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Callyo’s i911 Gives Caller’s Location to First Responders

The police tech startup’s website aims to skirt outdated infrastructure that doesn’t give public safety professionals accurate location data. The technology can use cellphone GPS to help locate the caller.

Callyo, a startup that makes technology for public safety agencies, announced last month a free website where first responders can find accurate, real-time locations of 911 callers.

According to the product website, Callyo’s will allow qualified first responders to create a free account and begin finding nearby calls for service within minutes, provided those calls come from mobile devices. By signing in and entering the mobile number of an emergency caller, an i911 user may be able to see the precise location of the caller’s device automatically, or they’ll have the option to send a text asking for the caller’s consent to share their exact whereabouts with emergency services.

A news release said user data cannot be used for any non-emergency purpose, and only authorized first responders will have access to the user's location.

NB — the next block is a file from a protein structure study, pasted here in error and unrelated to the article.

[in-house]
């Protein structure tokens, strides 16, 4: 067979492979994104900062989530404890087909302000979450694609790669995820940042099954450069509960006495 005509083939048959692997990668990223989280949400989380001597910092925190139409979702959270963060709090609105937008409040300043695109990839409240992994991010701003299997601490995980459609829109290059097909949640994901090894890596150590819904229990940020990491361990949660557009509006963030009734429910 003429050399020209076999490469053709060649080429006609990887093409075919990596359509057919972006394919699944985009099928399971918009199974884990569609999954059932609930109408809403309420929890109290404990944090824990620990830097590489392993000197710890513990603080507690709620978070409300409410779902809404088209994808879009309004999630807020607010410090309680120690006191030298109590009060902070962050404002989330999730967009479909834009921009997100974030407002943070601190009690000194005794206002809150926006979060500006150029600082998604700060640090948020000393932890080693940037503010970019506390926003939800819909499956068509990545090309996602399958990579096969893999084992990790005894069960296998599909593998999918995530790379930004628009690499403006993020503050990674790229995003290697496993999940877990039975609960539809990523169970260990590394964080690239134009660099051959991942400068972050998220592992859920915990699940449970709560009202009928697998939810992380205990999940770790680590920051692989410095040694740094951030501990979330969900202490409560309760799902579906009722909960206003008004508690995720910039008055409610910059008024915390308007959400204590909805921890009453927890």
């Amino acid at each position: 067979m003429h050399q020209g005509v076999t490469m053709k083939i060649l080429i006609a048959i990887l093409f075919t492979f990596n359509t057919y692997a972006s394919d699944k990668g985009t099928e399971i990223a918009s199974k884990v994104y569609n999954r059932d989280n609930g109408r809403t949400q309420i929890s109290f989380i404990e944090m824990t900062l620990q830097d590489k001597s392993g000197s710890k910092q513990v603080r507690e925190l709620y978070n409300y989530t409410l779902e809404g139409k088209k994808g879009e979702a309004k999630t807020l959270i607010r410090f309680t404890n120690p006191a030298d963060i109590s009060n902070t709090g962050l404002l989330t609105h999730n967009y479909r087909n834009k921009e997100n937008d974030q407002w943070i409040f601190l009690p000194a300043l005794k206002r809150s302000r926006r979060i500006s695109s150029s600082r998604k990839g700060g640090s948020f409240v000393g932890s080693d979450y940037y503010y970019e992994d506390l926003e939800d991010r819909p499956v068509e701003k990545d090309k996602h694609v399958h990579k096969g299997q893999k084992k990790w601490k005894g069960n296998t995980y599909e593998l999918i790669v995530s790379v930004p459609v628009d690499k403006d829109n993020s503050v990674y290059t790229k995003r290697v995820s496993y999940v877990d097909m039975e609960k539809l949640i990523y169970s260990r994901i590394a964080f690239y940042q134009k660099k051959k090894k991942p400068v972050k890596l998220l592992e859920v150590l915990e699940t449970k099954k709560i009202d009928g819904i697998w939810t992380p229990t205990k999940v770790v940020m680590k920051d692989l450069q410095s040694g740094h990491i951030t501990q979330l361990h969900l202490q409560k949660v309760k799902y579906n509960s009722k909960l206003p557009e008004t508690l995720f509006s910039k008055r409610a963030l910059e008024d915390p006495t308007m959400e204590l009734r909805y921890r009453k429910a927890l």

About 80 percent of 911 calls come from mobile devices, according to the news release, but outdated infrastructure sometimes prevents the phones from giving an accurate location. The Federal Communications Commission has estimated in rulemaking proceedings that fixing this problem could save more than 10,000 lives per year.

Callyo founder and Chief Product Officer Chris Bennett said his passion for the idea traces back to winning runner-up in CTIA's Location Based Services Challenge in 2008.

"I just couldn't get it out of my head that 10 years later, everything is delivered right to your door, yet paramedics may be circling the neighborhood trying to find you," he said in the statement. "You think they know exactly where you are when you call 911 from your cellphone. They don't."

The news release said Callyo’s online portal is the result of a partnership with RapidSOS, a New York-based startup that makes software to transmit data from 911 callers’ phones to emergency responders. Callyo and RapidSOS got acquainted as co-tenants of ResponderXLabs, an entrepreneur makerspace powered by Amazon Web Services.

RapidSOS’ most popular product, NG911 Clearinghouse, links millions of connected devices to 911 and first responders through public safety software integrators like i911. Through this new partnership, agencies using i911 will have access to data from millions of enabled smartphones without anyone downloading an app.

RapidSOS announced earlier this month that it had raised $30 million from investors to build out this and other projects.